By Haley Grinder
Special to the Pioneer

Grades three to seven students at Windermere Elementary School are beginning the day with a 15-20 minute walk in and around their local community. The walk has helped form friendships, get students active, and improve overall mental health— which is especially important during a pandemic.

Paulina Stankovski teaches the split Grade 5, 6, and 7 class, while Tara Whittick teaches the split Grade 3 and 4 class. They both start every morning by taking their students on a walk outside: rain or shine.

“I really like the idea of students starting their day with a little bit of exercise and a little bit of fresh air,” says Stankovski. “It helps to get their bodies and their minds ready for the school day and for learning.” She believes in forming these healthy habits early on.

Stankovski has been taking her students outside in the schoolyard every morning for just over the past four years. Although the route is not always the same, the students average around 2500 steps a day. By the end of the school year, each student will have walked over 200 kilometers.

Whittick says “[We] wanted to show the students and staff that it is easy to fit 15 minutes of daily physical activity into your daily routine.” The kids have even started asking their parents to go on their own “walk’n’talks.’”

“It doesn’t have to mean you’re doing a 10 km run, that’s not what health has to look like,” says Stankovski. “Everybody can do it equally. It’s a very inclusive activity. Regardless of socioeconomic status or whatever else, everyone can walk and build those lifelong healthy habits.”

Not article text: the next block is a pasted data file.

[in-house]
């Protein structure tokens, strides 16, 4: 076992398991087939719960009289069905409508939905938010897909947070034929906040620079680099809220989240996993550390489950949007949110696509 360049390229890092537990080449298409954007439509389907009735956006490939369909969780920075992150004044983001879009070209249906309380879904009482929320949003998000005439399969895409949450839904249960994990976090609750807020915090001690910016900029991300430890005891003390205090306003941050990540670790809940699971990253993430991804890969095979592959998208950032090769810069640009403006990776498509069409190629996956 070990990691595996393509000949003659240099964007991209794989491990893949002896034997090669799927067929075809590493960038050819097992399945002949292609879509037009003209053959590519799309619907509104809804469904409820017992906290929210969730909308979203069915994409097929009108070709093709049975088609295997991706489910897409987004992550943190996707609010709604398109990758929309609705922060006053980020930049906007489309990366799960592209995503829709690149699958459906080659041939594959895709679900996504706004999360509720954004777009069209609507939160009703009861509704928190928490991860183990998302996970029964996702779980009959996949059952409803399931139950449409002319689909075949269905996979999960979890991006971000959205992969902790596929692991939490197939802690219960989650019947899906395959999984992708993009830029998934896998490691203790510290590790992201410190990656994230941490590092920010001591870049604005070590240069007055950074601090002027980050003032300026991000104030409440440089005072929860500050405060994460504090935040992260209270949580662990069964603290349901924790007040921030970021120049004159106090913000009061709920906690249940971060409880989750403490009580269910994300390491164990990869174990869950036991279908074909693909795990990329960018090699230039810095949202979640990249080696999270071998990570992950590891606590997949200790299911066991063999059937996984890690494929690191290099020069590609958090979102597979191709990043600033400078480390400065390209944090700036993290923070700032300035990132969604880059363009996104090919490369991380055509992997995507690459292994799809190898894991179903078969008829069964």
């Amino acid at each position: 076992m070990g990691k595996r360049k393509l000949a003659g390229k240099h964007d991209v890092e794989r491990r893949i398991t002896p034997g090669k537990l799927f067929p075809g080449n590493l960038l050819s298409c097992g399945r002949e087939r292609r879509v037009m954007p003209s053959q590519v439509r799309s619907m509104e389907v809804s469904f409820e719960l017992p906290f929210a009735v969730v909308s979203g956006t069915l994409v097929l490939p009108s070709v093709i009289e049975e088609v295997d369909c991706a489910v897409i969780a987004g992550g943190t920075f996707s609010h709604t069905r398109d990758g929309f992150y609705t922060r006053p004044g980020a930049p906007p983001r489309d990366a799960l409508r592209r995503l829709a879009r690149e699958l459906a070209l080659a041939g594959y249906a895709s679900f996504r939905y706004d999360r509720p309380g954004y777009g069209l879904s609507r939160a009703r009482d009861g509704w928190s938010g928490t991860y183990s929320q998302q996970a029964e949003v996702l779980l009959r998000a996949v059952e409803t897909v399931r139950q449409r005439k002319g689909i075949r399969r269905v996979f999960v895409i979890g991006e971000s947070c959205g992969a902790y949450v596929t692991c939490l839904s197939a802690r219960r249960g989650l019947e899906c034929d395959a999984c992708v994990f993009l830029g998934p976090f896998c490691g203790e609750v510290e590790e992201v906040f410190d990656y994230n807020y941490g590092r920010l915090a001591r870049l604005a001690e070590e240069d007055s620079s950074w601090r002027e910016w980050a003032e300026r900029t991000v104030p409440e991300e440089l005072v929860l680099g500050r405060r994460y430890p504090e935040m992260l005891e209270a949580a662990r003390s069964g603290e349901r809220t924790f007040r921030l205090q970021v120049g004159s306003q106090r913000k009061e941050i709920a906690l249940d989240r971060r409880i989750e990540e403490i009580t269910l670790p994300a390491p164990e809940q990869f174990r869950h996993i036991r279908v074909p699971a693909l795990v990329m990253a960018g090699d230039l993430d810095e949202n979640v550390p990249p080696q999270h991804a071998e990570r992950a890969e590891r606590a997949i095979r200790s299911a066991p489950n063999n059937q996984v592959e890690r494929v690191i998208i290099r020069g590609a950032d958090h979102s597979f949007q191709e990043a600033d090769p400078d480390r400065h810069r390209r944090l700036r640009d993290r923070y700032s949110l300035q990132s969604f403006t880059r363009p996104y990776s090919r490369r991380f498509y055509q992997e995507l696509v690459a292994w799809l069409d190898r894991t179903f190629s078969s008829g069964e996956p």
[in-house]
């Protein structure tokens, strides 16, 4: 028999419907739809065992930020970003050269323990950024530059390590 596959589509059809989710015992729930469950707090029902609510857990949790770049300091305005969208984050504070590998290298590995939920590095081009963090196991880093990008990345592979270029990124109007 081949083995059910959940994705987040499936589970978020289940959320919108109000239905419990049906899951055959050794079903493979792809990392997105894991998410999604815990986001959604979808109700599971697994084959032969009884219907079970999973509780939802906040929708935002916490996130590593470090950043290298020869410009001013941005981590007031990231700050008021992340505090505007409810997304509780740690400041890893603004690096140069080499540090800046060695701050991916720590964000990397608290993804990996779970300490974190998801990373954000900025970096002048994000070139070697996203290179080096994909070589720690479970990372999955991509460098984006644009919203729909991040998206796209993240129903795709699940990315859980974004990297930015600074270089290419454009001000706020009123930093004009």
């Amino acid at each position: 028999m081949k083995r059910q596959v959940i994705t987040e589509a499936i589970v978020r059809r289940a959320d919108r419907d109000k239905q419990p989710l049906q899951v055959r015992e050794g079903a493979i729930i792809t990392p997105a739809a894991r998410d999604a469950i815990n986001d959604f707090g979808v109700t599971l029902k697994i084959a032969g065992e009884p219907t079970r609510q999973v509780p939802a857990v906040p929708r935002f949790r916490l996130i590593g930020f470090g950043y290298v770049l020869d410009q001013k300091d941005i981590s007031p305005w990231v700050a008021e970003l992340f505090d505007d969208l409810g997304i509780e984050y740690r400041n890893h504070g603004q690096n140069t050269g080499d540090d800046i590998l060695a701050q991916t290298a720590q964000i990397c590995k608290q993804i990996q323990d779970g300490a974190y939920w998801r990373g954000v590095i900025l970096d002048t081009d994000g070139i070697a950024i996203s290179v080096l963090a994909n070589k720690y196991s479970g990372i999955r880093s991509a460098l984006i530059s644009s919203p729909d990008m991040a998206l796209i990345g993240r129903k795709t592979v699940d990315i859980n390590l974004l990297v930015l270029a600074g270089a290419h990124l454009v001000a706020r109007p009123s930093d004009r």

Due to COVID-19, team sports and organized field trips are non-existent this year. The walks give the students something to look forward to.

Danica and Luke, Grade 6, have been in Stankovski’s class for the past three years and love that they can catch up with their friends in the morning. “When you go inside, you can’t really talk to your friends, because you have to do school,” says Luke. “But when you go on the walk, you can tell them everything that happened to you, and they can tell you everything that happened to them over the weekend.”

Stankovski says she has seen numerous friendships emerge. “They need that time to build that connection.”

After the walk, Stankovski’s class will come in and start reading as part of their routine.

Math is her first class of the day, and students say they are much more focused and “ready to learn.” There are also fewer interruptions during class time, as the kids have already gotten to talk to their friends.

The time spent outside each morning has helped combat negative feelings of isolation, as well as mental health struggles among the kids.

B.C. Children’s Hospital says two-thirds of youth are experiencing mental health issues since the emergence of COVID-19. However, Mental Health Research Canada says, “going outside, walking, and hiking continues to be the most positive thing you can do to support your mental health.”

Aware of this, the teachers are both big advocates for outdoor education and challenge themselves daily to “take our learning outdoors and on the road as much as possible,” says Whittick. The class engages in both social walks and learning walks, where the focus is on developing core skills like communication, science, math, art and general knowledge in a casual setting. However, sometimes they engage in specific “theme walks”— such as, rainbow walks, shape walks, lovely and unlovely walks, flaneur walks, high and low walks, good hiding place walks, estimation walks, and multiplication walks.

Even prior to the pandemic, the pair regularly practiced “taking [their] students out into nature or into the community to experience the richness of this place, and to make connections to the land, the animals, the water and our fellow neighbours.”

Whittick and Stankovski say that the walks are actually improving focus and productivity. The activity helps the kids’ ability to retain information much more than if they had simply started first thing in the morning.

“It’s not a frivolous activity, it’s a necessity, I think we need to be doing this,” says Stankovski, who hopes more teachers will join the movement. “It doesn’t feel like that big of a deal in our day, but can have such an impact.”